Agricultural practices are accelerating the health decline of Australia's Great Barrier Reef, affecting marine and terrestrial ecosystems (see also 143–145; 2016). Last month, intensive opposition from the agricultural lobby blocked new legislation by the Queensland government that would have protected the reef's catchment areas from land clearing — despite support for the legislation from almost 500 scientists ( et al. Nature 536, go.nature.com/2cnlftg).
Broadscale land clearing tripled after the state relaxed its vegetation regulations in 2013 (see go.nature.com/2cjn6zm). Subsequent assurances by the state that it would reduce land clearing contributed to last year's decision by the United Nations Educational, Scientific and Cultural Organization not to add the Great Barrier Reef to its 'World Heritage In Danger' list.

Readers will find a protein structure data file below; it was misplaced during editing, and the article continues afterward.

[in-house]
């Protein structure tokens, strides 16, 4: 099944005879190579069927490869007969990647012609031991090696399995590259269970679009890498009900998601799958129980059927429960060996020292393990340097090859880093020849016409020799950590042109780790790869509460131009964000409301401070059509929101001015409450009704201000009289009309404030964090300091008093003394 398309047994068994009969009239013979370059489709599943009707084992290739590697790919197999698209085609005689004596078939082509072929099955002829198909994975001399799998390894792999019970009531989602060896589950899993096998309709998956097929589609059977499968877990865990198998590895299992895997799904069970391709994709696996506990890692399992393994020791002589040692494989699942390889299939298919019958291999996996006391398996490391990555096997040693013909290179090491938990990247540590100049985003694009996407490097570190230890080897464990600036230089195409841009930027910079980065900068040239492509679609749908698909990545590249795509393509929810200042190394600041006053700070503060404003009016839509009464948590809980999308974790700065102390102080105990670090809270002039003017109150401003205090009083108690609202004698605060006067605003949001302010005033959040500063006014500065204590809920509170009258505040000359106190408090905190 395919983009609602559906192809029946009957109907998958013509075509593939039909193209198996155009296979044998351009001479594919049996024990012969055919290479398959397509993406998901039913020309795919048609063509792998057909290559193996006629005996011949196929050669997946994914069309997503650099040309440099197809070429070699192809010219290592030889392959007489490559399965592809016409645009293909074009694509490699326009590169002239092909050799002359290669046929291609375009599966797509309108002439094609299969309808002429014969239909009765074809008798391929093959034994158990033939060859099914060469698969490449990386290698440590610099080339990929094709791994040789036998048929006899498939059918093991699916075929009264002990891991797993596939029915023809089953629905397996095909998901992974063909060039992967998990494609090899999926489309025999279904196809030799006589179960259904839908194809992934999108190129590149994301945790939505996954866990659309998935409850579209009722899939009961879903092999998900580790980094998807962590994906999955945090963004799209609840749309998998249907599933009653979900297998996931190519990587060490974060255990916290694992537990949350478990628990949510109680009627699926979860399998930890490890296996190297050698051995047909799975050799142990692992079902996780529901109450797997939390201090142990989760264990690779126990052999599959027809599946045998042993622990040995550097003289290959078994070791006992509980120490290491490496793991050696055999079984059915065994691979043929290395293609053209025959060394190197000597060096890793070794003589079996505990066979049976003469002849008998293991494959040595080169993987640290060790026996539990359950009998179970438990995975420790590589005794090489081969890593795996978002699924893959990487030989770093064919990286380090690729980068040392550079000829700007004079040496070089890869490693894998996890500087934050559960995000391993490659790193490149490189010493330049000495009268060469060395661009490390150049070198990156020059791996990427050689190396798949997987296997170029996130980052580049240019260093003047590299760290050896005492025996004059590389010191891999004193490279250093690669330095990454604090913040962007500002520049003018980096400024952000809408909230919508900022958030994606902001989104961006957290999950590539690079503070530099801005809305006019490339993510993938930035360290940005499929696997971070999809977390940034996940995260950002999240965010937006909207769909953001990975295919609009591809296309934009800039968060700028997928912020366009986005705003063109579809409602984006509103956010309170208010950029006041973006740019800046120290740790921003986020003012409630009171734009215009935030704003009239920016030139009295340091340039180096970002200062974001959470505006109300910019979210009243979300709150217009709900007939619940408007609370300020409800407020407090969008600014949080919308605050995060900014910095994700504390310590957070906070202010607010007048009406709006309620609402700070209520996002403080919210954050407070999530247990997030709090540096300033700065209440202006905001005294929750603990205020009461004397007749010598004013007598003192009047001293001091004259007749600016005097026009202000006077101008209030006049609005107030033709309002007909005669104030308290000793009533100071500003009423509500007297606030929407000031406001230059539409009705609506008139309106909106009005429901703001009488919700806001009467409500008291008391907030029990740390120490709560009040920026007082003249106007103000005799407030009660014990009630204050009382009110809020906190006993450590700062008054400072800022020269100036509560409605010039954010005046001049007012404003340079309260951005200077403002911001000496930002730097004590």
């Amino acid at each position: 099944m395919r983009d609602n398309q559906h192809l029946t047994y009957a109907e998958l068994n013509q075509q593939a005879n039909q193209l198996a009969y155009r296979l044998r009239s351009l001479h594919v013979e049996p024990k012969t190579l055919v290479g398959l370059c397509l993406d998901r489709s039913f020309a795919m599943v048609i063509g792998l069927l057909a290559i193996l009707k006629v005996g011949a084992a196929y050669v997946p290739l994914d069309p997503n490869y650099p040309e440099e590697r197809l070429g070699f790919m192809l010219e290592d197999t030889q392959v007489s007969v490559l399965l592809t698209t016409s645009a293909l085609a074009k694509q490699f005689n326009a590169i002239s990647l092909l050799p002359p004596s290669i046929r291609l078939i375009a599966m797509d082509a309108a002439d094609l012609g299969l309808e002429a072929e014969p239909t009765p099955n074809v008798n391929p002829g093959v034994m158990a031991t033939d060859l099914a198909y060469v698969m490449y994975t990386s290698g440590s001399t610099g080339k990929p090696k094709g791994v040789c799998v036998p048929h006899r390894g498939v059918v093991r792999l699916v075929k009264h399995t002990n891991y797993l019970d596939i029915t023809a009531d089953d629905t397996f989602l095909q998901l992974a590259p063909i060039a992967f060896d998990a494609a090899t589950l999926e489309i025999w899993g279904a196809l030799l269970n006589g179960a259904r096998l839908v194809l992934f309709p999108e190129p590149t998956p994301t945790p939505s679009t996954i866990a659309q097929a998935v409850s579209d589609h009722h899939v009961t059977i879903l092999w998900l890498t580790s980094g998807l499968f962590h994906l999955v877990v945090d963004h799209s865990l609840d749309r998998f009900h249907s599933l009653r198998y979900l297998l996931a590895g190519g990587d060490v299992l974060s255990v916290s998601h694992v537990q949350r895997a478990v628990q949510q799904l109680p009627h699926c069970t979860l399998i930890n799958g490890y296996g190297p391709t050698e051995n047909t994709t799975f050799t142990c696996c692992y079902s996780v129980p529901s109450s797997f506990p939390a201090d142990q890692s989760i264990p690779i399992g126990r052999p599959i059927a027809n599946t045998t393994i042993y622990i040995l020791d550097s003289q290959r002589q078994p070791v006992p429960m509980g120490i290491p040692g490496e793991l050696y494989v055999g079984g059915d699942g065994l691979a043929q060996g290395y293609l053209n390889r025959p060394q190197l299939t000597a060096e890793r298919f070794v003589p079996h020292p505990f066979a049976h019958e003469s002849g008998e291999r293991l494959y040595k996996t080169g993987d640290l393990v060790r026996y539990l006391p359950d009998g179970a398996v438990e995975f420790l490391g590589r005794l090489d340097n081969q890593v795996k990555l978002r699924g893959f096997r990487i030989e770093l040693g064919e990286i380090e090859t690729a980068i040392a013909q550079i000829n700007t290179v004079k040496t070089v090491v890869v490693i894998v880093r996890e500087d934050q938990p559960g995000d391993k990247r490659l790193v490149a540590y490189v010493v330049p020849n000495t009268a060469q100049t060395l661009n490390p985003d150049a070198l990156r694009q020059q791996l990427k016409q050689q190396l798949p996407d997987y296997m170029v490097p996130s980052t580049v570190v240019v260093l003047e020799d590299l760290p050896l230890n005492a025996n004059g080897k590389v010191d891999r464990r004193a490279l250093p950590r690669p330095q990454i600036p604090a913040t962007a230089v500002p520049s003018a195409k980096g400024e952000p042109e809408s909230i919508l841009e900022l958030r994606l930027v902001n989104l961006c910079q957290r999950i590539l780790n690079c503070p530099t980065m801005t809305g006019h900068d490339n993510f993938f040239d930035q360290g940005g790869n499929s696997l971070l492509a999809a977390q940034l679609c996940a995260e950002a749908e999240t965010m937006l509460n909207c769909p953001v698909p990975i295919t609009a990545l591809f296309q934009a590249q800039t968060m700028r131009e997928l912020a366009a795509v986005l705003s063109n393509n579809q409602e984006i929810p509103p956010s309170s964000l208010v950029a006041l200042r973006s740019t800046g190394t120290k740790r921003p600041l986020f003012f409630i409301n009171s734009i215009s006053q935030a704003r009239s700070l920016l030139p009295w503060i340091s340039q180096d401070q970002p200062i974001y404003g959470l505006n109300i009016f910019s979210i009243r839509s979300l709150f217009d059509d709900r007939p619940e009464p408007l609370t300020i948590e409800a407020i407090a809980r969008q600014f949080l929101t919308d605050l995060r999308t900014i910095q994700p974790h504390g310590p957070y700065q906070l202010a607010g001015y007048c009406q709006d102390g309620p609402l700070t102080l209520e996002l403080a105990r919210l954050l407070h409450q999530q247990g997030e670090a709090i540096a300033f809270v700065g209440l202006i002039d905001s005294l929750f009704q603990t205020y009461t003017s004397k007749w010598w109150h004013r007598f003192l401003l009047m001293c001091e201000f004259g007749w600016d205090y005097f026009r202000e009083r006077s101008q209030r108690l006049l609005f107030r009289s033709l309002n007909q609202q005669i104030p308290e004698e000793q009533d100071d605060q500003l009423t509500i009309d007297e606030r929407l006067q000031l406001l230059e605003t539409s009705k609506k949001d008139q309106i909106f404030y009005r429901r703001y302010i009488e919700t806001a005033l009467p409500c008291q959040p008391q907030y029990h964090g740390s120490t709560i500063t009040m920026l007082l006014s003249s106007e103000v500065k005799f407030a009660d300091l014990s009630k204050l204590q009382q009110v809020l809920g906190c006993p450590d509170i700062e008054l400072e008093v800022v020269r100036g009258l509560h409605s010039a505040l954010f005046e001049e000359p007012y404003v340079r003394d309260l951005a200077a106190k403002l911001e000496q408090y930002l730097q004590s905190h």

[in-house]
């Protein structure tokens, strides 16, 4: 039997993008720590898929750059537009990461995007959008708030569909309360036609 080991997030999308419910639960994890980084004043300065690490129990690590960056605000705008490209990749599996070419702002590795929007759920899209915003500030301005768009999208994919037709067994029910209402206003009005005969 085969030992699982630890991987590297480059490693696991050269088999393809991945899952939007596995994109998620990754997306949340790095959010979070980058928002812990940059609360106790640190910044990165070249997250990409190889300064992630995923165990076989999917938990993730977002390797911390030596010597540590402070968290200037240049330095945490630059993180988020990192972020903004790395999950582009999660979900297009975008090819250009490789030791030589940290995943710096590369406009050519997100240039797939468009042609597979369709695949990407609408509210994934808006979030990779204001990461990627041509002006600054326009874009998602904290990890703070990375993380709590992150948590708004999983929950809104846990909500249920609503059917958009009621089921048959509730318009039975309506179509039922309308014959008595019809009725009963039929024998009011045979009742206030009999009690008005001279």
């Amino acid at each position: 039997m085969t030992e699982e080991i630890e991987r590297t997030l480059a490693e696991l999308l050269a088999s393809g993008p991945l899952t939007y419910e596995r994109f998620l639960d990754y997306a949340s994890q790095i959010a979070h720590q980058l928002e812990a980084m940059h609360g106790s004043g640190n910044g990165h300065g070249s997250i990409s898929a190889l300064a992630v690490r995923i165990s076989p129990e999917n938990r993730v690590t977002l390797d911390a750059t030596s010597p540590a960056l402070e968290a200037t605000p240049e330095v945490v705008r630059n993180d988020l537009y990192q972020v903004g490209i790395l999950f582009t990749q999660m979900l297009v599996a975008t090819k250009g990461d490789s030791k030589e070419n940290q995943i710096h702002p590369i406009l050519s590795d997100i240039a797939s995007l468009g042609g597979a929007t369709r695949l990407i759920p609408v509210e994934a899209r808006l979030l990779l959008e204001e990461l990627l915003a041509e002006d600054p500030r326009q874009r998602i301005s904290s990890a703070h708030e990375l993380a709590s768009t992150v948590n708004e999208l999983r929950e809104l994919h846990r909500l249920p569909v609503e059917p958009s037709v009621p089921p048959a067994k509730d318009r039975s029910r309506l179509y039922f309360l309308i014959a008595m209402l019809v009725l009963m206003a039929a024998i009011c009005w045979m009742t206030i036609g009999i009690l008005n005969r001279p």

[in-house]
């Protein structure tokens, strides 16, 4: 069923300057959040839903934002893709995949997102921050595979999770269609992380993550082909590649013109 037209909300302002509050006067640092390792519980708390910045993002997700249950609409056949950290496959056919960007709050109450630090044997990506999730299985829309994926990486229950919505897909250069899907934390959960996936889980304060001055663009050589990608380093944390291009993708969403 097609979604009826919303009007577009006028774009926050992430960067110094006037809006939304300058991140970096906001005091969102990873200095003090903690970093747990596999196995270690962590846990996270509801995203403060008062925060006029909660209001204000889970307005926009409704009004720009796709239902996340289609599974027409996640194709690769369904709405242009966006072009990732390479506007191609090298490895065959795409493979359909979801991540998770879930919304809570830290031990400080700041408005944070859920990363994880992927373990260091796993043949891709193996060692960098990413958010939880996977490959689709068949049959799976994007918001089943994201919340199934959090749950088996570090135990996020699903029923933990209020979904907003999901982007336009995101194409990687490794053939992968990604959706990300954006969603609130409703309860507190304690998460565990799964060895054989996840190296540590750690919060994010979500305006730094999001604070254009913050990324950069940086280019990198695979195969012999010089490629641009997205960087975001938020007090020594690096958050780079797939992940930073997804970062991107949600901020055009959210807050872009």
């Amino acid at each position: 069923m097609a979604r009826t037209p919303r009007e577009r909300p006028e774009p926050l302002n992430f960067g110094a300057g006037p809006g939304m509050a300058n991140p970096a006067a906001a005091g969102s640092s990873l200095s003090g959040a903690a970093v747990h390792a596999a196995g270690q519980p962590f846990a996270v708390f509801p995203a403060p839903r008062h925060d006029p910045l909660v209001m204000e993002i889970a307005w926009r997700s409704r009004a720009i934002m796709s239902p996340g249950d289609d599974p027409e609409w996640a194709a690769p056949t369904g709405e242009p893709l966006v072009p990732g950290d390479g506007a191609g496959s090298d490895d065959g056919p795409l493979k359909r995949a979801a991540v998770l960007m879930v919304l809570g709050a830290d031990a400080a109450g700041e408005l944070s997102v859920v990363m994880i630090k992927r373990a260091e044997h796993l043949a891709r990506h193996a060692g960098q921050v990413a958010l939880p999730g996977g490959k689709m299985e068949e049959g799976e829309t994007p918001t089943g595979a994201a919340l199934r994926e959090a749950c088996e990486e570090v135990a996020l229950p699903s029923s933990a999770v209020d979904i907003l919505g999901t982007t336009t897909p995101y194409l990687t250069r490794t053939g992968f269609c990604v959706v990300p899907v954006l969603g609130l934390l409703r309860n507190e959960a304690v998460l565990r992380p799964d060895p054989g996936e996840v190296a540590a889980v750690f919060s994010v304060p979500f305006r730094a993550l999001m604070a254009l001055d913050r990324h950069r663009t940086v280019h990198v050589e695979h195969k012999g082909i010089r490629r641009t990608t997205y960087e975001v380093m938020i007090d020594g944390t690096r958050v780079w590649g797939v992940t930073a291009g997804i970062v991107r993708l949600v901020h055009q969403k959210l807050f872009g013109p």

The new regulations would have protected the pristine woodlands of Cape York and reduced terrestrial runoff, promoting recovery of those parts of the Great Barrier Reef that have been severely affected by unprecedented coral bleaching.
Preserving what remains of the reef's world-renowned biodiversity depends on urgently forging effective agreements with Queensland's agricultural sector.